Choosing Kitchen Worktops – What You Should Know

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Designing your dream kitchen can be an exciting experience. The process is filled with opportunities to create a beautiful, stylish and highly functional space that suits you perfectly.

Designing your dream kitchen can also be a minefield – there is so much to consider! You need to think about unit specifications, measurements, colours, styles, tolerances, appliances, worktops, even the kitchen sink!

Which is why I will be sharing super helpful tips and tricks on what to consider and what you should know when you are starting to look at creating your new kitchen.

 

Let’s start with kitchen worktops!

When it comes to kitchen worktops, there are three main contenders: laminate, quartz, solid wood. You may have heard of a few other types, such as resin composite or granite. But the three main ones I get asked for everyday as a Kitchen Designer are the above.

So what are the main differences?

 

1. Quartz

 

Off White Traditional Kitchen with Huge Island and Quartz Worktop

 

Manmade and super strong, quartz is arguably the most versatile worktop option, with so many colours and patterns the mind boggles! You can find plain whites and neutrals, right through to sparkly purple and gold and even bright blues.

Quartz worktops are made up of ground quartz, mixed with resins and pigments to bind it all together and give it the desired colour. In some designs, glass or metallic particles are used to give the quartz an extra sparkle or flecked look. It is super pretty and eye catching for a kitchen space if used correctly.

 

A Selection of Cambria Quartz Worktop Swatches

 

Because of the way it is made, quartz is highly stain and scratch resistant, making it a very good option in the kitchen. It doesn’t need to be sealed and is incredibly long-lasting. Expect it to last A LOT longer than the lifespan of the rest of your kitchen. It cleans easily – just warm soapy water please! – and won’t let any of those nasty microbes or moulds grow inside it.

When it comes to installation, it is important to leave it to the professionals. Most quartz suppliers provide a ‘template, supply and installation’ service as part of the quoted price. They know exactly what they are doing. They can cut drainer grooves into the quartz exactly next to where the sink is going to go and they can even create splashbacks and upstands in the same material, so that your kitchen will look cohesive and on point!

Here’s the not so good news…

 

Quartz is not the cheapest answer to having your dream kitchen surfaces. It’s pricey! And there is no way of getting a ballpark figure without first having your design for the kitchen done. The price is determined by the plan, how the worktop will be laid out and the labour that will be involved. It is not determined by length or metreage. But when you consider the longevity of this material and the beauty it will add to your kitchen… it’s definitely worth the investment.

The pros far outweigh the cons with quartz and it would definitely be my first choice for my kitchen.

 

 

2. Solid Timber

 

Solid TImber Kitchen Worktop

 

There is no better Designer than Mother Nature herself. Bringing a living product into your kitchen adds such warmth and a sense of connecting with Nature. It gives a whole new dimension to your design. Solid timber worktops come in a variety of finishes, from the rich and intense Walnut, to the light and soft European Oak. Each timber breathes a sense of elegance and texture.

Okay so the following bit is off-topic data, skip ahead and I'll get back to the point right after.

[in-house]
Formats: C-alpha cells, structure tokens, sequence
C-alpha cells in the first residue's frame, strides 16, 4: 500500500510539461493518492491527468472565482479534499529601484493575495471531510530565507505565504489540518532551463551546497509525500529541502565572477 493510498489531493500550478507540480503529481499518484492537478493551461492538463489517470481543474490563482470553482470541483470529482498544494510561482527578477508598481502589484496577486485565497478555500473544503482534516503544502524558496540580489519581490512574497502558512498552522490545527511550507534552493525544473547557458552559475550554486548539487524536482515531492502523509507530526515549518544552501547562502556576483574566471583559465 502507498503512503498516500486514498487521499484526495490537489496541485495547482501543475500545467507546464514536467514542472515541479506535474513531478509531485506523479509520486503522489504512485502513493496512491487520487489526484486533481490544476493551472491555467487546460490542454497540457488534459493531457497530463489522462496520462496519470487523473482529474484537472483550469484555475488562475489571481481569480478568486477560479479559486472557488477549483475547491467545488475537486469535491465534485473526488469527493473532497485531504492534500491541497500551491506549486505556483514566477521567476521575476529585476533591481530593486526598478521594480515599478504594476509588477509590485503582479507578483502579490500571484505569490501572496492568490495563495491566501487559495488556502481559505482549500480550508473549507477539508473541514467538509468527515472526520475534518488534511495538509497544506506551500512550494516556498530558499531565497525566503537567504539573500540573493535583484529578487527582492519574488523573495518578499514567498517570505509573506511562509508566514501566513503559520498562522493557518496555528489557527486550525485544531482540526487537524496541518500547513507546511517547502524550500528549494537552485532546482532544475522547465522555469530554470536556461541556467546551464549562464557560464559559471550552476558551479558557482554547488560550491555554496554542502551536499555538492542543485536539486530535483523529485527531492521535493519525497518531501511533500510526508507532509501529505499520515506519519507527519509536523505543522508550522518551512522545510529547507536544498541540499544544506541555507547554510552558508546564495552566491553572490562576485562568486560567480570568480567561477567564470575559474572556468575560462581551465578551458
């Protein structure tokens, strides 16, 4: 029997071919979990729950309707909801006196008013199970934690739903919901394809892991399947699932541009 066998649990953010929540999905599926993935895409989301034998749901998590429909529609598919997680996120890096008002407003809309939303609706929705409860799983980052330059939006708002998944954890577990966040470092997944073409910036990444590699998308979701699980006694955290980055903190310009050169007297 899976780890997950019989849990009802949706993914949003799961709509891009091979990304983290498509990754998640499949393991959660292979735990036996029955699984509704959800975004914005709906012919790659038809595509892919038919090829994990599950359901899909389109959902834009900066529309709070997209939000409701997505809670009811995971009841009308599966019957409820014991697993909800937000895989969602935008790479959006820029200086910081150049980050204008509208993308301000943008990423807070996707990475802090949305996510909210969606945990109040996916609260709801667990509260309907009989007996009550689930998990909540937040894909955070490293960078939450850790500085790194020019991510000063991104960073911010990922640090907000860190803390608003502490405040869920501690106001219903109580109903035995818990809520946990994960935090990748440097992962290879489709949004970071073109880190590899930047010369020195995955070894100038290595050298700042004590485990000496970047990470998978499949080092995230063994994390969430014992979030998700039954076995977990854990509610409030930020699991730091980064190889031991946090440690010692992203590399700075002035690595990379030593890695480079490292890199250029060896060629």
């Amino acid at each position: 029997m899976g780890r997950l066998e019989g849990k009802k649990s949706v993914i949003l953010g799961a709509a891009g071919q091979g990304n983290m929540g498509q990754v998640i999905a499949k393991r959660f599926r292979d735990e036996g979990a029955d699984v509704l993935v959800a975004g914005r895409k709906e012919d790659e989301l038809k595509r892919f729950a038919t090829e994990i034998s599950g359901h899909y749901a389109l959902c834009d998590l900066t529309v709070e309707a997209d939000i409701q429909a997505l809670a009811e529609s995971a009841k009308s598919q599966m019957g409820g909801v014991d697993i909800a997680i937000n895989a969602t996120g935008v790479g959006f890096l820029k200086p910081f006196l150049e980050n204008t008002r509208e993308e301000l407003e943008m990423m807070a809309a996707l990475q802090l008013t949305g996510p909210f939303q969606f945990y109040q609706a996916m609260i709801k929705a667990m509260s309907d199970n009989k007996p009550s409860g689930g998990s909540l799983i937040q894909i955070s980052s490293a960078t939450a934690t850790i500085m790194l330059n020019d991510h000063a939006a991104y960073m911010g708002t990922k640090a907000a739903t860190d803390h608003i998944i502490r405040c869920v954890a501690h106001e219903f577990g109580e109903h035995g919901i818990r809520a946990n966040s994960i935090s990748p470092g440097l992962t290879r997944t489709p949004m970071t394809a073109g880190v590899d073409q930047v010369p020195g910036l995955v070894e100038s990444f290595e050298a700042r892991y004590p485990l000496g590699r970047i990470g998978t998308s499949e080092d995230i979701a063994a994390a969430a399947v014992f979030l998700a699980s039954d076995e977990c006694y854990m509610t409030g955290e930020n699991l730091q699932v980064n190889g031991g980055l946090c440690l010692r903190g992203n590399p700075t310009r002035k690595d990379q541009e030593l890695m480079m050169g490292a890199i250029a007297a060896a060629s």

Being a natural product, timber will never have the same durability as quartz, but it certainly lives up to the challenge of being hardwearing enough for a kitchen worktop. If it is maintained properly, your solid timber worktop will age with dignity and look fabulous while doing so!

 

Look at this gorgeous solid timber kitchen worktop!

Speaking of maintenance…

Expect to treat your timber worktops at least once a year (likely more often) if you get them. Treatment depends on the finish you choose to have, but you can expect to sand down the surfaces and oil them if nothing else. Its a small price to pay for the beautiful end result, but if you really don’t want to have anything to do other than cook and clean in your kitchen (most days I’d rather not do that!) then timber is probably not for you. Unless you know of someone else who you can get to do it….

 

3. Laminate

Plain Grey Laminate in Matt Finish

 

Ah, hello my laminated friend…. what a bad rep you have had, yet how far you have come!

Laminate is generally the cheaper option out of all three worktops… but it is certainly not the poor cousin of the work surface family! The variety that is now available is vast, with different profile options, different finishes- from high gloss through to completely matt – and the price range can vary greatly too. But out of the three options, laminate is lower maintenance than timber and much cheaper than quartz. So, depending on your priorities when choosing a worksurface for your new kitchen, laminate should be a strong contender.

Laminates are the easiest for fitting too. Most kitchen fitters/joiners should be set up to fit laminate worktops easily and getting a price from a supplier is simply about figuring out how many lengths you would need and working out how much it is per length.

 

Quart Effect Grey Laminate Worktop in Gloss Finish

 

Popular at the moment is the slimline laminates- 22mm thick worktops that create a streamlined modern finish to your kitchen. They are currently available in less colours than the standard 40mm versions, but they look great! Make sure you check them out when you’re looking at your new kitchen design!

 

So, out of the above, which is your preferred choice? Quartz, timber or laminate? Let me know!

Kim

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